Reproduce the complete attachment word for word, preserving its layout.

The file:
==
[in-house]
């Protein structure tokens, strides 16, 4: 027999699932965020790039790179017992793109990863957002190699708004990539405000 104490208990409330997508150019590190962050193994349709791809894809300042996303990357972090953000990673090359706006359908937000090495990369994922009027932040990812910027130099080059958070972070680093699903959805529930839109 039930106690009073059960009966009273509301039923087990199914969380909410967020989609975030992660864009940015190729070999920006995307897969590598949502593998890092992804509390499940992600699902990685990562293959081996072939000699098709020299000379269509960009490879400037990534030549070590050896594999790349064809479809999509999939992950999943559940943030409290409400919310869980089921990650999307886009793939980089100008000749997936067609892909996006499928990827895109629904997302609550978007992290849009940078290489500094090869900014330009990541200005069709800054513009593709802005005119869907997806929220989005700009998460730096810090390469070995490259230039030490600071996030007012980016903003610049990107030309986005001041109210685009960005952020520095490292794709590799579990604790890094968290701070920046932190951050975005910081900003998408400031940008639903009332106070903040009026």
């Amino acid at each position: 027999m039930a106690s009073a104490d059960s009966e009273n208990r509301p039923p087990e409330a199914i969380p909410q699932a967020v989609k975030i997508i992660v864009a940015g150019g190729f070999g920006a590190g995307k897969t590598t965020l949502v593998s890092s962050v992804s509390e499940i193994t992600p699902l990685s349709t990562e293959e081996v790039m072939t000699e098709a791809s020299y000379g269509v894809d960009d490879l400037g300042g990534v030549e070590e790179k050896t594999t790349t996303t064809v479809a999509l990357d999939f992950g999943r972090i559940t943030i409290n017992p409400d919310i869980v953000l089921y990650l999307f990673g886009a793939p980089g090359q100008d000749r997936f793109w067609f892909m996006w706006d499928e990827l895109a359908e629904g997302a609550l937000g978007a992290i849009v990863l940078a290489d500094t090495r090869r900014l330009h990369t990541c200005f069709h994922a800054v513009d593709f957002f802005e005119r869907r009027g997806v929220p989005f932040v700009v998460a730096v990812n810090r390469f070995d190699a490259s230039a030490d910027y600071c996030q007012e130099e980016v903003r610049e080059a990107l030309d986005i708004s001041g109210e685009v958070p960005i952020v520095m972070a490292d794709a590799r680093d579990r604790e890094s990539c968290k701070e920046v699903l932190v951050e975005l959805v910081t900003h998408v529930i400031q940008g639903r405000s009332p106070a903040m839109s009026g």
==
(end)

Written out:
[in-house]
């Protein structure tokens, strides 16, 4: 027999699932965020790039790179017992793109990863957002190699708004990539405000 104490208990409330997508150019590190962050193994349709791809894809300042996303990357972090953000990673090359706006359908937000090495990369994922009027932040990812910027130099080059958070972070680093699903959805529930839109 039930106690009073059960009966009273509301039923087990199914969380909410967020989609975030992660864009940015190729070999920006995307897969590598949502593998890092992804509390499940992600699902990685990562293959081996072939000699098709020299000379269509960009490879400037990534030549070590050896594999790349064809479809999509999939992950999943559940943030409290409400919310869980089921990650999307886009793939980089100008000749997936067609892909996006499928990827895109629904997302609550978007992290849009940078290489500094090869900014330009990541200005069709800054513009593709802005005119869907997806929220989005700009998460730096810090390469070995490259230039030490600071996030007012980016903003610049990107030309986005001041109210685009960005952020520095490292794709590799579990604790890094968290701070920046932190951050975005910081900003998408400031940008639903009332106070903040009026």
């Amino acid at each position: 027999m039930a106690s009073a104490d059960s009966e009273n208990r509301p039923p087990e409330a199914i969380p909410q699932a967020v989609k975030i997508i992660v864009a940015g150019g190729f070999g920006a590190g995307k897969t590598t965020l949502v593998s890092s962050v992804s509390e499940i193994t992600p699902l990685s349709t990562e293959e081996v790039m072939t000699e098709a791809s020299y000379g269509v894809d960009d490879l400037g300042g990534v030549e070590e790179k050896t594999t790349t996303t064809v479809a999509l990357d999939f992950g999943r972090i559940t943030i409290n017992p409400d919310i869980v953000l089921y990650l999307f990673g886009a793939p980089g090359q100008d000749r997936f793109w067609f892909m996006w706006d499928e990827l895109a359908e629904g997302a609550l937000g978007a992290i849009v990863l940078a290489d500094t090495r090869r900014l330009h990369t990541c200005f069709h994922a800054v513009d593709f957002f802005e005119r869907r009027g997806v929220p989005f932040v700009v998460a730096v990812n810090r390469f070995d190699a490259s230039a030490d910027y600071c996030q007012e130099e980016v903003r610049e080059a990107l030309d986005i708004s001041g109210e685009v958070p960005i952020v520095m972070a490292d794709a590799r680093d579990r604790e890094s990539c968290k701070e920046v699903l932190v951050e975005l959805v910081t900003h998408v529930i400031q940008g639903r405000s009332p106070a903040m839109s009026g």